“I hear that whistle blowin…” – York CWRT May meeting

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The Hanover Junction, Pennsylvania, railroad station in November 1863 during the Civil War. Rolling stock and trains that passed through this intersection northward from Baltimore followed tracks that led to the Pennsylvania Railroad, headed during the war by powerful businessman and politician Thomas Scott. Photo courtesy of the Library of Congress.
When I was a kid, my grandparents being enjoyed listening to country and western singer Johnny Cash, whose star-crossed life was recently brilliantly portrayed by actor Joaquin Phoenix in the Hollywood movie “Walk the Line.” Among his most popular (and haunting) songs was Folsom Prison Blues, which evokes memories of an era when the railroads were THE link between American cities and towns, and were the lifeblood of the nation’s economy.
During the Civil War, the relatively young railroad industry began to come of age. It facilitated the mass logistics of moving large quantities of supplies, ammunition, war materiel, and troops to the front, and provided a transportation link for farmers, merchants, and business and social travelers. Perhaps no one has a better grasp of the critical role the railroads here in Pennsylvania played during the Civil War than native York Countian Ivan E. Frantz, Jr.
The Jackson Township resident will discuss “The Pennsylvania Railroad and the Civil War” at the monthly meeting of the York Civil War Round Table at 7:00 PM on Wednesday, May 20, 2009 in the auditorium of the York County Heritage Trust at 250 E. Market Street in York. Parking and admission are FREE, and the public is quite welcome!


The American Civil War was the first major war to involve railroads on a large scale, either for the transportation of troops, supplies and material or as the target of a military objective. This presentation takes a look at the Pennsylvania Railroad and its involvement with the action that occurred during the Civil War. Because of its unique location the Pennsylvania Railroad played a major role in troop transportation during the entire war in the Eastern Theatre of combat. Two P.R.R. subsidiary companies played major roles in the military action during the Antietam Campaign of 1862 and the Gettysburg Campaign of 1863. And Pennsylvania Railroad employees made major contributions with their involvement in the Federal Government to help answer President Abraham Lincoln’s call to “preserve the Union”. So even though most of the military action took place south of the Mason-Dixon Line, learn how a northern railroad helped the Union prevail in the tide of battle from 1861 to 1865.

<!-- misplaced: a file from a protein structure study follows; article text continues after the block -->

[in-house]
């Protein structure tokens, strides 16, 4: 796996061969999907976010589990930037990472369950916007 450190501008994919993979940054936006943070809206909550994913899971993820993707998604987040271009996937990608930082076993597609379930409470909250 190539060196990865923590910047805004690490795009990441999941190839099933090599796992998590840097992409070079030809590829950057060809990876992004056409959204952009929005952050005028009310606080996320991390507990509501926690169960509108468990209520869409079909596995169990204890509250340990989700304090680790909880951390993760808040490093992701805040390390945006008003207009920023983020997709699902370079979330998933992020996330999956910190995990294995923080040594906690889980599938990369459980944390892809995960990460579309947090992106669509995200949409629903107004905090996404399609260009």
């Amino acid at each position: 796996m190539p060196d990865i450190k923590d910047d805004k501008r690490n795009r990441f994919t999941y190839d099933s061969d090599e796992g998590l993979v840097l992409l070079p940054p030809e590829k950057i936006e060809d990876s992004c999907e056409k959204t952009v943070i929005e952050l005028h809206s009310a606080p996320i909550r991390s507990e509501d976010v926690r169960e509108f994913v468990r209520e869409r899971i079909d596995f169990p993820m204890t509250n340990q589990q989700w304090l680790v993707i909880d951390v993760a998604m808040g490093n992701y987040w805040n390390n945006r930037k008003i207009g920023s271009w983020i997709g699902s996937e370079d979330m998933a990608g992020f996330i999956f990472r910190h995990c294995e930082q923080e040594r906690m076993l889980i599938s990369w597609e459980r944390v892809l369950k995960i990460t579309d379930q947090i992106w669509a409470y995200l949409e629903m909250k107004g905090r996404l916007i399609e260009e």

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Ivan E. Frantz, Jr. grew up in York, Pennsylvania and graduated from York Suburban High School. After Mr. Frantz graduated from high school he served for 6 years in the United States Navy Nuclear Power Program and was assigned to the nuclear powered cruiser U.S.S. South Carolina, CGN-37. Mr. Frantz is currently employed by the Glatfelter Paper Co. in Spring Grove, Pa. as a machinery mechanic. Mr. Frantz had two Great-Great Grandfathers serve in Pennsylvania Regiments during the Civil War, and is a member of the Sons of Union Veterans of the Civil War and the Gettysburg Civil War Roundtable.
Mr. Frantz is a member and past president of the Pennsylvania Railroad Technical & Historical Society and currently serves on the P.R.R. T. & H.S. board of directors. Mr. Frantz has authored and published articles about the Pennsylvania Railroad during the Civil War, the York, Hanover & Frederick Railway (a P.R.R. subsidiary) and the St. Patrick’s Day Flood of 1936 on the P.R.R. in the KEYSTONE, which is the quarterly journal of the Pennsylvania Railroad Technical & Historical Society.

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